The man accused of butchering four University of Idaho students in their beds in a shocking knife attack has appeared in court in Pennsylvania for his extradition hearing.
Bryan Kohberger, a 28-year-old criminology PhD student who lived less than 10 miles from the victims, faced a judge in the Monroe County Courthouse at 3.30pm ET on Tuesday – four days after his bombshell arrest for the murders of Kaylee Goncalves, Madison Mogen, Xana Kernodle and Ethan Chapin.
Mr Kohberger confirmed that he is not on any medication that would impact his decision-making before voluntarily agreeing to extradition, paving the way for him to be transported back to Idaho to face murder charges.
The suspect’s parents and two sisters looked on in court as a judge ordered he be extradited to Idaho within 10 days. Mr Kohberger was said to have nodded toward them as his mother cried in the gallery.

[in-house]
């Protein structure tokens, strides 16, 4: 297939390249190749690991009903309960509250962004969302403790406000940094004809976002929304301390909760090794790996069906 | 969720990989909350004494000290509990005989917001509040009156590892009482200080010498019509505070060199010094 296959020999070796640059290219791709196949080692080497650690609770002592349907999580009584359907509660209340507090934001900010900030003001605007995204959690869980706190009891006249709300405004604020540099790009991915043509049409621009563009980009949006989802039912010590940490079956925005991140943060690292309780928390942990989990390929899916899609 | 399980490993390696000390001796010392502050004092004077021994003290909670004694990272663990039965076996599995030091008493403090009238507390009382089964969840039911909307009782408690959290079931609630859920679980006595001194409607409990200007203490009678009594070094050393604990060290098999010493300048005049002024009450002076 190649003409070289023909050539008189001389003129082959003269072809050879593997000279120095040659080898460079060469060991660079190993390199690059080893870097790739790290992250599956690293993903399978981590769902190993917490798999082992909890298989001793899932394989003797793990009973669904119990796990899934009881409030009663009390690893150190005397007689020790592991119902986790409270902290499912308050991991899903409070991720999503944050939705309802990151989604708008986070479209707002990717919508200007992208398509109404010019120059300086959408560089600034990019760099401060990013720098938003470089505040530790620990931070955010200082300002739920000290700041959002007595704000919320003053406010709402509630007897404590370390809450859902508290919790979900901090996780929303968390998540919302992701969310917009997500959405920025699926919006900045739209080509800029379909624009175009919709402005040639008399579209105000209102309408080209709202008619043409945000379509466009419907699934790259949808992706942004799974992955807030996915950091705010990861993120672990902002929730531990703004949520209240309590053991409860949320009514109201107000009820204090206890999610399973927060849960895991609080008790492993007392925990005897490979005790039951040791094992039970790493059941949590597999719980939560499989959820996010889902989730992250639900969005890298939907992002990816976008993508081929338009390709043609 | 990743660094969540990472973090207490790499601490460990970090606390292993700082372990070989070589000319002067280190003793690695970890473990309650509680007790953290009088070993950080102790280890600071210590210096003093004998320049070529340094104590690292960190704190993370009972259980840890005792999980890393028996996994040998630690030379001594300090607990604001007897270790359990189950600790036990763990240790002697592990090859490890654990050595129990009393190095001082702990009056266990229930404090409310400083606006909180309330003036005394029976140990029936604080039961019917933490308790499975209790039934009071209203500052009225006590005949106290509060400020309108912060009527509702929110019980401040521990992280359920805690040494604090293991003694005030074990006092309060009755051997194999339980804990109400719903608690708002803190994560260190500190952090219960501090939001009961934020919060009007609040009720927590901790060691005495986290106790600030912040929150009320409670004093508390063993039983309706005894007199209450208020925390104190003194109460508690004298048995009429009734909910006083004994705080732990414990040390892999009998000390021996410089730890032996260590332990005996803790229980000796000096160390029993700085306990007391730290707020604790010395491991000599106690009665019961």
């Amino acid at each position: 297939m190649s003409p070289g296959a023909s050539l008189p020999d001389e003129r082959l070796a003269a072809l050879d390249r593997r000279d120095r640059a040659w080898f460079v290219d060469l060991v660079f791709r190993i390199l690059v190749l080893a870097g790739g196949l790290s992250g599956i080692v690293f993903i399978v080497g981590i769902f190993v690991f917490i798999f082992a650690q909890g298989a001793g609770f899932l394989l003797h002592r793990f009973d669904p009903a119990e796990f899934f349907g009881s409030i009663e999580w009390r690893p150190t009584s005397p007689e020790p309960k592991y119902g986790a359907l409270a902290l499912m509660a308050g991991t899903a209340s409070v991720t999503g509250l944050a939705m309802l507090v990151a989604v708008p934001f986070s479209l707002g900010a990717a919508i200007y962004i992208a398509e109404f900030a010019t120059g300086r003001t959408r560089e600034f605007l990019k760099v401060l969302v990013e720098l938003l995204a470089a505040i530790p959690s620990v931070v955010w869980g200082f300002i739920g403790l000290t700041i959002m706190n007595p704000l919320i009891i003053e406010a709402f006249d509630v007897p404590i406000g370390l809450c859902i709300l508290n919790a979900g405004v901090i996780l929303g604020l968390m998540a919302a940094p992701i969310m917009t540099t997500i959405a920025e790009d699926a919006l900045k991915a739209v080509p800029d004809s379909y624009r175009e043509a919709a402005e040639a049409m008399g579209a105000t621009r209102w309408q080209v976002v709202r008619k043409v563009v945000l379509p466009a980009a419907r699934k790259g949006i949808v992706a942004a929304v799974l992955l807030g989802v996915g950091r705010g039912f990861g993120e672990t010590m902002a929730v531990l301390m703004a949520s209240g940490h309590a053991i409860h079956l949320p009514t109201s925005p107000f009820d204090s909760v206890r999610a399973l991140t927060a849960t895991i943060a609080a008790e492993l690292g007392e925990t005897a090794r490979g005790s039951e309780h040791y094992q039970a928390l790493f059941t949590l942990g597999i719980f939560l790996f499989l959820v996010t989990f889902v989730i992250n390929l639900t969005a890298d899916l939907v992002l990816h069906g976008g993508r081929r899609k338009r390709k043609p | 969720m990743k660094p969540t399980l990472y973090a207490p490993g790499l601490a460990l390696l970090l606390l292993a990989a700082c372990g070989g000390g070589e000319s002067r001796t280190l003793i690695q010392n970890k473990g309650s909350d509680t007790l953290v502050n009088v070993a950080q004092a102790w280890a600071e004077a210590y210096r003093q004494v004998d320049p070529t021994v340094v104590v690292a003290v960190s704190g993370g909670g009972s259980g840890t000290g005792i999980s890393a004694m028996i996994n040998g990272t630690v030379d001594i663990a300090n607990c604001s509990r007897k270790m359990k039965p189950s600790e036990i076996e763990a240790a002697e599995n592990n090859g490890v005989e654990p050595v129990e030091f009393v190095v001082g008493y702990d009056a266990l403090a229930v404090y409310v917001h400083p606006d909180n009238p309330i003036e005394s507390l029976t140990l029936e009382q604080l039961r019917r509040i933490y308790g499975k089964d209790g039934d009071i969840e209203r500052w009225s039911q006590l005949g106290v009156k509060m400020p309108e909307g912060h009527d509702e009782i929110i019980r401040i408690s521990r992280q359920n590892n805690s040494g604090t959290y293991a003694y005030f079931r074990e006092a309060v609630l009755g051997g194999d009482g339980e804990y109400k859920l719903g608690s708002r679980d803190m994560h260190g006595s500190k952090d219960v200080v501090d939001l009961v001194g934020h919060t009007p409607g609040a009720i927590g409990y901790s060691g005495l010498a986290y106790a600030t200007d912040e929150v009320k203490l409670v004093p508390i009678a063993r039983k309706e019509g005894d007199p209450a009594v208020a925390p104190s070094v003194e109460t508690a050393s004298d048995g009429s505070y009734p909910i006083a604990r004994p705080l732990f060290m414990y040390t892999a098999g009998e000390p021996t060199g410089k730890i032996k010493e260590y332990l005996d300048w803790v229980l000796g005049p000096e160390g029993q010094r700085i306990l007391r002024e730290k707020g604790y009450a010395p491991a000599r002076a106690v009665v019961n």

Cameras were barred from the courtroom but he was filmed entering and leaving in handcuffs, wearing an orange jumpsuit over a heavily-protective vest.
Prior to the hearing, public defender Jason LaBar said that Mr Kohberger was “eager” to get the process underway so that he could “be exonerated” of the allegations and so that he could focus on “resolving these matters as promptly as possible”.
Mr Kohberger was spotted being led into court late on Tuesday morning ahead of the hearing.
Dressed in red prison garb and with his hands cuffed in front of him, the accused quadruple murderer was flanked by officers as he exited a prison van and entered the court building.
The suspect could be back in Idaho as soon as Tuesday evening – a move that is likely to lead to the release of information about what ultimately led investigators to hone in on the criminology student in connection to the brutal quadruple murders that have rocked the small town of Moscow and hit headlines across the globe.
Moscow Police Chief James Fry has said he is confident that they have the sole killer of the four students but officials have so far stayed tight-lipped about what evidence they have linking him to the killings.